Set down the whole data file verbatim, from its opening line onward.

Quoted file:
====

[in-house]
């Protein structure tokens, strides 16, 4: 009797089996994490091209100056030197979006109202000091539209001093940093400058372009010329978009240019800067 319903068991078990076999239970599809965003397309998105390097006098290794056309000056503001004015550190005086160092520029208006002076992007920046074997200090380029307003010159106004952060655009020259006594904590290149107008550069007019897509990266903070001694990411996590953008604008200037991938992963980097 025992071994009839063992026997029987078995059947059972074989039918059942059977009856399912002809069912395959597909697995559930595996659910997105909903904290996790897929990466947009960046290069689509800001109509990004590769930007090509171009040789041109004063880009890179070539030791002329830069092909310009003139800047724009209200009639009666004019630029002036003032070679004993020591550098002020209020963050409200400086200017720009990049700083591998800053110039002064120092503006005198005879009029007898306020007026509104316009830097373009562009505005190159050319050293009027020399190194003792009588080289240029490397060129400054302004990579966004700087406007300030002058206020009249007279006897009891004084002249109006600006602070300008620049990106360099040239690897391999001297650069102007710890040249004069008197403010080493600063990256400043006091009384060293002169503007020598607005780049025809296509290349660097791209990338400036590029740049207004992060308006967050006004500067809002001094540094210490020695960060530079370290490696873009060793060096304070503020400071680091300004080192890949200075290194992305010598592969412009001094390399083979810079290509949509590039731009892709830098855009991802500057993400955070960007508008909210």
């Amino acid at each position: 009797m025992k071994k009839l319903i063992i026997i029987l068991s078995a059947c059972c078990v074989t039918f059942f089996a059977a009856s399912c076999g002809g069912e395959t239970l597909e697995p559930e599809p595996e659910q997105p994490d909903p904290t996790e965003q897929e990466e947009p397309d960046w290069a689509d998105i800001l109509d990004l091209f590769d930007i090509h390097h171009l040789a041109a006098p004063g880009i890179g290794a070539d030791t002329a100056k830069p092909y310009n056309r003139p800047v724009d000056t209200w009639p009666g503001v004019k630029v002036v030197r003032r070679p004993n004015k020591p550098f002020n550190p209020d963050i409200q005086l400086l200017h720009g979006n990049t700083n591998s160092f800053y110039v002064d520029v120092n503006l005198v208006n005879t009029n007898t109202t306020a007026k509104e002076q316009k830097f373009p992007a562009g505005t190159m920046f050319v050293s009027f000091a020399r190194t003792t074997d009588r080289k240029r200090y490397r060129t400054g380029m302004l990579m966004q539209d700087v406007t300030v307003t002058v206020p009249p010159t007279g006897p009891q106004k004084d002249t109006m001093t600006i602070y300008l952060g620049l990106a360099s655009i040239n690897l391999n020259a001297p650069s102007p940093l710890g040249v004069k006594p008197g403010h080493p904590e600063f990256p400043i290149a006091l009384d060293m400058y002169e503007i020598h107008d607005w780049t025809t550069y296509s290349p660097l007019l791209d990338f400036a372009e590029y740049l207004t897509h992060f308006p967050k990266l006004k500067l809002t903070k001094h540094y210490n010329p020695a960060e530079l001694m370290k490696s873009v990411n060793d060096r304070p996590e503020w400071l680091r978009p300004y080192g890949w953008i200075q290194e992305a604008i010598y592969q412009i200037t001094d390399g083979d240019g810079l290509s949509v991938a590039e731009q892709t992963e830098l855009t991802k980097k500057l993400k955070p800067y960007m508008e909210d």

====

[in-house]
């Protein structure tokens, strides 16, 4: 009797089996994490091209100056030197979006109202000091539209001093940093400058372009010329978009240019800067 319903068991078990076999239970599809965003397309998105390097006098290794056309000056503001004015550190005086160092520029208006002076992007920046074997200090380029307003010159106004952060655009020259006594904590290149107008550069007019897509990266903070001694990411996590953008604008200037991938992963980097 025992071994009839063992026997029987078995059947059972074989039918059942059977009856399912002809069912395959597909697995559930595996659910997105909903904290996790897929990466947009960046290069689509800001109509990004590769930007090509171009040789041109004063880009890179070539030791002329830069092909310009003139800047724009209200009639009666004019630029002036003032070679004993020591550098002020209020963050409200400086200017720009990049700083591998800053110039002064120092503006005198005879009029007898306020007026509104316009830097373009562009505005190159050319050293009027020399190194003792009588080289240029490397060129400054302004990579966004700087406007300030002058206020009249007279006897009891004084002249109006600006602070300008620049990106360099040239690897391999001297650069102007710890040249004069008197403010080493600063990256400043006091009384060293002169503007020598607005780049025809296509290349660097791209990338400036590029740049207004992060308006967050006004500067809002001094540094210490020695960060530079370290490696873009060793060096304070503020400071680091300004080192890949200075290194992305010598592969412009001094390399083979810079290509949509590039731009892709830098855009991802500057993400955070960007508008909210």
């Amino acid at each position: 009797m025992k071994k009839l319903i063992i026997i029987l068991s078995a059947c059972c078990v074989t039918f059942f089996a059977a009856s399912c076999g002809g069912e395959t239970l597909e697995p559930e599809p595996e659910q997105p994490d909903p904290t996790e965003q897929e990466e947009p397309d960046w290069a689509d998105i800001l109509d990004l091209f590769d930007i090509h390097h171009l040789a041109a006098p004063g880009i890179g290794a070539d030791t002329a100056k830069p092909y310009n056309r003139p800047v724009d000056t209200w009639p009666g503001v004019k630029v002036v030197r003032r070679p004993n004015k020591p550098f002020n550190p209020d963050i409200q005086l400086l200017h720009g979006n990049t700083n591998s160092f800053y110039v002064d520029v120092n503006l005198v208006n005879t009029n007898t109202t306020a007026k509104e002076q316009k830097f373009p992007a562009g505005t190159m920046f050319v050293s009027f000091a020399r190194t003792t074997d009588r080289k240029r200090y490397r060129t400054g380029m302004l990579m966004q539209d700087v406007t300030v307003t002058v206020p009249p010159t007279g006897p009891q106004k004084d002249t109006m001093t600006i602070y300008l952060g620049l990106a360099s655009i040239n690897l391999n020259a001297p650069s102007p940093l710890g040249v004069k006594p008197g403010h080493p904590e600063f990256p400043i290149a006091l009384d060293m400058y002169e503007i020598h107008d607005w780049t025809t550069y296509s290349p660097l007019l791209d990338f400036a372009e590029y740049l207004t897509h992060f308006p967050k990266l006004k500067l809002t903070k001094h540094y210490n010329p020695a960060e530079l001694m370290k490696s873009v990411n060793d060096r304070p996590e503020w400071l680091r978009p300004y080192g890949w953008i200075q290194e992305a604008i010598y592969q412009i200037t001094d390399g083979d240019g810079l290509s949509v991938a590039e731009q892709t992963e830098l855009t991802k980097k500057l993400k955070p800067y960007m508008e909210d």